Scientists have identified a new gene, factor XII C46T, linked to cerebral venous thrombosis, a condition that causes blood clots in the veins of the brain that leading to stroke and is more common in young and middle-aged women.
The study led by Christoph Lichy, MD, of the University of Heidelberg in Germany, compared 78 people with cerebral venous thrombosis in Germany to 201 healthy people.
XII C46T was found to be more common in people with cerebral venous thrombosis than in healthy people.
The researchers also found that a total of 16.7 pct of those with cerebral venous thrombosis had the gene variant, compared to 5.5 percent of those without the condition.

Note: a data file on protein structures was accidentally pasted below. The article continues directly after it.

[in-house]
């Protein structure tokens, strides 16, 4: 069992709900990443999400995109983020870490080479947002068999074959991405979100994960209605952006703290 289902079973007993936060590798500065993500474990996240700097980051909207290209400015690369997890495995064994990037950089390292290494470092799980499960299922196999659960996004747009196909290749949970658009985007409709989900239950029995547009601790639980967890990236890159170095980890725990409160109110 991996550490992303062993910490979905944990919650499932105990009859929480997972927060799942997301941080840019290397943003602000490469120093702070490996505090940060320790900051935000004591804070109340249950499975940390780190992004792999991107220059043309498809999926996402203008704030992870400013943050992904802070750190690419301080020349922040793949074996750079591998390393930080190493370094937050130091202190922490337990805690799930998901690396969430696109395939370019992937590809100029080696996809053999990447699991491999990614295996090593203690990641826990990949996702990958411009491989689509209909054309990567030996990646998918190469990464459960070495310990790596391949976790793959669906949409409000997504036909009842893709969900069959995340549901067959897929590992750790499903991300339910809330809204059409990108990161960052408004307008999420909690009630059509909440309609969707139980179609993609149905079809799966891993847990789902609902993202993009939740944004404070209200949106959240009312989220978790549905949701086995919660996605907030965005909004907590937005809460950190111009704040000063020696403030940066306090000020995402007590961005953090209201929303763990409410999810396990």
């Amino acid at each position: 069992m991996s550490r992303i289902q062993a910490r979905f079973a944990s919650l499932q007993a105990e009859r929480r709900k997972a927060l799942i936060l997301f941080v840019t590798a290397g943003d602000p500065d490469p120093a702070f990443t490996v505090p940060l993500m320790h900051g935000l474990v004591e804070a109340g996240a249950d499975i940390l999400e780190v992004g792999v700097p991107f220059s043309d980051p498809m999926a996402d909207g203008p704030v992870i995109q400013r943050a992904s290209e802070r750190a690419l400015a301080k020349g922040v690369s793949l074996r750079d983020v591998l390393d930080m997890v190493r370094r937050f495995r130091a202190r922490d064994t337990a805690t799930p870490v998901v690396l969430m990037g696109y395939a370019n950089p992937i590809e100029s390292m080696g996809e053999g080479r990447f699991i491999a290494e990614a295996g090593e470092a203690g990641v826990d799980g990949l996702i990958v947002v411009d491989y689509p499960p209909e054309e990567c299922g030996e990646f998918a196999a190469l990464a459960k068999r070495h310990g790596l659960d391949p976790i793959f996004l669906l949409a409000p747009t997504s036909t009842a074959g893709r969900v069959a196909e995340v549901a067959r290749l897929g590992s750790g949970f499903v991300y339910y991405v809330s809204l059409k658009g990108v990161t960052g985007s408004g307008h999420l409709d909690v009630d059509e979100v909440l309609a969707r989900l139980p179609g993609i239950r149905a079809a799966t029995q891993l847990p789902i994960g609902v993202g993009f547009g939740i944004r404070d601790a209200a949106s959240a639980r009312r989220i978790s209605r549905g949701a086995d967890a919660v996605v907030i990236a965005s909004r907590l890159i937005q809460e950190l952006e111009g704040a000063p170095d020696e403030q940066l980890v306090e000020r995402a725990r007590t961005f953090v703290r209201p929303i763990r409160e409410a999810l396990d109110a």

However, the results were found to be the same after adjusting for factors that could affect blood clotting, such as age, gender, smoking, and use of oral contraceptives.
"These results need to be confirmed, but it appears that people with cerebral venous thrombosis should be tested for this gene and should be considered for use of blood thinning medication to prevent future blood clots," said Lichy.
Other genetic variants have also been linked to cerebral venous thrombosis.
This research is published in the latest issue of Neurology, the medical journal of the American Academy of Neurology.